to an account for a production in which has been the pillar on which the editors of || gre/s fruit make no law respefting an ef. || morality would not fiiffer him to embark,
his religion, (reader do not laugh) his the Balance and the Albany Centinel haveablishment of religion, or rohibiting the il morality would not suffer him to embark, for a long time rested all their resentments. Il free'exercise thereof, or abridging the
will be an infringement of the liberty of It is an evidence most irrefragable that he dom of /peech or of the pres.” Congress
the press ; forgetting that on one indici. deserves well of republicans, since he is | did however país a law especially guarding
ment his dearly beloved compeer has the deemed worthy by the conduciors of these government, the President and iwo houses liberty to prove the truth of his libel, and inflammatory papers of their constant of Congress, leaving the Vice-President
that on the other that permifiion has neither
been notice. Were they to cease their efforts to then Mr. Jefferson) obnoxious to the abuse
ed or denied. tarnih his reputation, to destroy and man of every calumniator in the country : this It was to have been hoped, when the gle his character, it would afford a pre-law, too, was limited to the third day of senior editor of the Balance exchanged the
sacred desk for a closet in a printing office, | The editor of the Bee, after some little time of consid- il fon has just made
-.He too has that he would at least have endeavoured to
eration, sent us the subjoined reply.
some brains, whatever folks may say to the assuage the virulence of party spirit, by inMR. SAMPSON-SIR,
contrary, culcating submision to the public will, and MY reply to your first note I supposed What signifies it, that you are fliating, a decorous respect for the conftituted to be sufficiently explicit to prevent any ip, every now and then, in the face of authorities. Instead of this conduct, further question on the subject, as the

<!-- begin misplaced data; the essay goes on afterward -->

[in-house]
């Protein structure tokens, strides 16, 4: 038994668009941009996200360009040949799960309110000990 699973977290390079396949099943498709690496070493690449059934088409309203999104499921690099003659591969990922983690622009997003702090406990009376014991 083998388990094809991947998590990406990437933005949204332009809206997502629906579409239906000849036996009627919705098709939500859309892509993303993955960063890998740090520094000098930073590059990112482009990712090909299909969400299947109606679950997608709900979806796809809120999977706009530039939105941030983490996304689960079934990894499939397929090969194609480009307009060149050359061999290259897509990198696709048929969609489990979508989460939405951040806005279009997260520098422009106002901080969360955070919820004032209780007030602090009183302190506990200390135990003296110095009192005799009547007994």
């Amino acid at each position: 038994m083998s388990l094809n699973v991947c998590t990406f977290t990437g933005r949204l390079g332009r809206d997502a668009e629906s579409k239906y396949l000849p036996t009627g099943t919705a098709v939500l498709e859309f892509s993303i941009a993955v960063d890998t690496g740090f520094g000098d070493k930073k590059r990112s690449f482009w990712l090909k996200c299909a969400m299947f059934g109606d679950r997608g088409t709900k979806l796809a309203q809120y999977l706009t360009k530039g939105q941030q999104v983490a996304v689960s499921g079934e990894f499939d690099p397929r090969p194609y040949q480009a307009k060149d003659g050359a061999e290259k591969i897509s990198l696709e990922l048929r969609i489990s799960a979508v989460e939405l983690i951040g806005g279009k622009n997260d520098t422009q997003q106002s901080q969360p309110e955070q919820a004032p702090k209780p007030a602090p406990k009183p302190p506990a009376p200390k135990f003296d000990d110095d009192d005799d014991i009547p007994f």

Mr. Sampson ?--Folks wont think you which luis former profession so imperiously principle there laid down shall govern my
a boney-Bee, any more for that.-Why demanded, he has like a fury assailed the conduct. If, however, I should exone
dont you tear in pieces the arguments of chara&ters of men in office who differ from rate Mr. Spencer of any agency in writ the Balance, which come oui weekly as him in political sentiment; he has distorted || ing “ Scrutator,” who would you require | thick as hops ?-Now you let all these arand misrepresented every important act of me to acquit next, and when would you
guments alone, and only fiy up and try to government ; and in thus doing he has finish your interrogations ?
finish your interrogations ? I am not in iting ; whereas almost every body says that exhibited a malignity peculiar to clerical hypocrites. The inimitable precepts of the publications of my press by charging them you cannot iting, any more than a beetle.
Furthermore, neighbour Holt, how gospel inculcating charity and brotherly upon others ; nor do I suffer any thing
comes it to país, that your last week's pa. love he has trampled under foot, and in to proceed from it of which I am not wil.
per seems to declare that the clergy are their stead has adopted the implacable || ling to be accounted the sponsor until I hatreds of a monk. 'From such apoftate | produce the author. You are therefore ai peculiarly malignant and hypocritical ?
-This is not prudent-It you think so, priests the republic can have but little to liberty to consider me as the principal in